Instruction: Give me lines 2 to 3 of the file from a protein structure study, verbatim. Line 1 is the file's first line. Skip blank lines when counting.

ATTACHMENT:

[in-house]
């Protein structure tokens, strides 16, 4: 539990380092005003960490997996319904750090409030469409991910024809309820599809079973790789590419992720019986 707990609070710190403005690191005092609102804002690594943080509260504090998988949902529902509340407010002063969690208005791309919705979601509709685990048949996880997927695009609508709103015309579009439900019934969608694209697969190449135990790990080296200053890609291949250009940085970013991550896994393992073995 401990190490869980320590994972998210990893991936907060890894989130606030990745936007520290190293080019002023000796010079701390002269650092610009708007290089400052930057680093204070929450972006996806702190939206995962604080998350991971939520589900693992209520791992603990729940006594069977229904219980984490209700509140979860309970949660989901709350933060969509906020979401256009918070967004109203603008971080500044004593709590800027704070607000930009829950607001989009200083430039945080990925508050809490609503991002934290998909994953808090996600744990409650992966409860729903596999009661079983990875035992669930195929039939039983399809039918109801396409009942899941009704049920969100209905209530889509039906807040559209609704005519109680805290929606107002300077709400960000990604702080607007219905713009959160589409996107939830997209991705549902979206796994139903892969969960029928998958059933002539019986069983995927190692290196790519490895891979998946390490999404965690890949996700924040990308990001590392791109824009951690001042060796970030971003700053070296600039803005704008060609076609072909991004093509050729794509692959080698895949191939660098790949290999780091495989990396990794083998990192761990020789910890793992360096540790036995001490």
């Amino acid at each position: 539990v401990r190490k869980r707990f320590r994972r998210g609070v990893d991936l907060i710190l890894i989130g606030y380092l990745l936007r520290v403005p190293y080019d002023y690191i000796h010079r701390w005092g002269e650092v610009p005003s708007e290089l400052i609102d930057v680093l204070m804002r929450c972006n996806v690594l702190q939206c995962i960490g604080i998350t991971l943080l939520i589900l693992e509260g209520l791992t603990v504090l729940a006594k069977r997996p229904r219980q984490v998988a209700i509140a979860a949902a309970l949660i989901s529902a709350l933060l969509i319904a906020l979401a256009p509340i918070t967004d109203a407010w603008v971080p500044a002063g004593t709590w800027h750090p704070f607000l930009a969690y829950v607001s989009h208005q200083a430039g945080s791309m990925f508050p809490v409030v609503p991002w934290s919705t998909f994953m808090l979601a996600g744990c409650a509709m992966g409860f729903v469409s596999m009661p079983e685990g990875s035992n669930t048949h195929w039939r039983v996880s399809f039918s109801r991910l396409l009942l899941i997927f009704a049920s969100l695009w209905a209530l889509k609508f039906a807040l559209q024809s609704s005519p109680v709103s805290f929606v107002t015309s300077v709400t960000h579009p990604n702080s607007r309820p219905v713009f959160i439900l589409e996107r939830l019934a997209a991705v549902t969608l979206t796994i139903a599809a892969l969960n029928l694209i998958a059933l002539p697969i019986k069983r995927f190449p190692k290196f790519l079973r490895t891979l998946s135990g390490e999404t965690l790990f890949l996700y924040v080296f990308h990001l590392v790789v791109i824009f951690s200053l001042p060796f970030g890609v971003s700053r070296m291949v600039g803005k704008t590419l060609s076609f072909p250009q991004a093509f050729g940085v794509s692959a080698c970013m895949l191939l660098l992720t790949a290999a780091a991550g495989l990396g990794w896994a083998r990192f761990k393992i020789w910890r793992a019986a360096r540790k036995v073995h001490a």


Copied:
């Protein structure tokens, strides 16, 4: 539990380092005003960490997996319904750090409030469409991910024809309820599809079973790789590419992720019986 707990609070710190403005690191005092609102804002690594943080509260504090998988949902529902509340407010002063969690208005791309919705979601509709685990048949996880997927695009609508709103015309579009439900019934969608694209697969190449135990790990080296200053890609291949250009940085970013991550896994393992073995 401990190490869980320590994972998210990893991936907060890894989130606030990745936007520290190293080019002023000796010079701390002269650092610009708007290089400052930057680093204070929450972006996806702190939206995962604080998350991971939520589900693992209520791992603990729940006594069977229904219980984490209700509140979860309970949660989901709350933060969509906020979401256009918070967004109203603008971080500044004593709590800027704070607000930009829950607001989009200083430039945080990925508050809490609503991002934290998909994953808090996600744990409650992966409860729903596999009661079983990875035992669930195929039939039983399809039918109801396409009942899941009704049920969100209905209530889509039906807040559209609704005519109680805290929606107002300077709400960000990604702080607007219905713009959160589409996107939830997209991705549902979206796994139903892969969960029928998958059933002539019986069983995927190692290196790519490895891979998946390490999404965690890949996700924040990308990001590392791109824009951690001042060796970030971003700053070296600039803005704008060609076609072909991004093509050729794509692959080698895949191939660098790949290999780091495989990396990794083998990192761990020789910890793992360096540790036995001490």
């Amino acid at each position: 539990v401990r190490k869980r707990f320590r994972r998210g609070v990893d991936l907060i710190l890894i989130g606030y380092l990745l936007r520290v403005p190293y080019d002023y690191i000796h010079r701390w005092g002269e650092v610009p005003s708007e290089l400052i609102d930057v680093l204070m804002r929450c972006n996806v690594l702190q939206c995962i960490g604080i998350t991971l943080l939520i589900l693992e509260g209520l791992t603990v504090l729940a006594k069977r997996p229904r219980q984490v998988a209700i509140a979860a949902a309970l949660i989901s529902a709350l933060l969509i319904a906020l979401a256009p509340i918070t967004d109203a407010w603008v971080p500044a002063g004593t709590w800027h750090p704070f607000l930009a969690y829950v607001s989009h208005q200083a430039g945080s791309m990925f508050p809490v409030v609503p991002w934290s919705t998909f994953m808090l979601a996600g744990c409650a509709m992966g409860f729903v469409s596999m009661p079983e685990g990875s035992n669930t048949h195929w039939r039983v996880s399809f039918s109801r991910l396409l009942l899941i997927f009704a049920s969100l695009w209905a209530l889509k609508f039906a807040l559209q024809s609704s005519p109680v709103s805290f929606v107002t015309s300077v709400t960000h579009p990604n702080s607007r309820p219905v713009f959160i439900l589409e996107r939830l019934a997209a991705v549902t969608l979206t796994i139903a599809a892969l969960n029928l694209i998958a059933l002539p697969i019986k069983r995927f190449p190692k290196f790519l079973r490895t891979l998946s135990g390490e999404t965690l790990f890949l996700y924040v080296f990308h990001l590392v790789v791109i824009f951690s200053l001042p060796f970030g890609v971003s700053r070296m291949v600039g803005k704008t590419l060609s076609f072909p250009q991004a093509f050729g940085v794509s692959a080698c970013m895949l191939l660098l992720t790949a290999a780091a991550g495989l990396g990794w896994a083998r990192f761990k393992i020789w910890r793992a019986a360096r540790k036995v073995h001490a």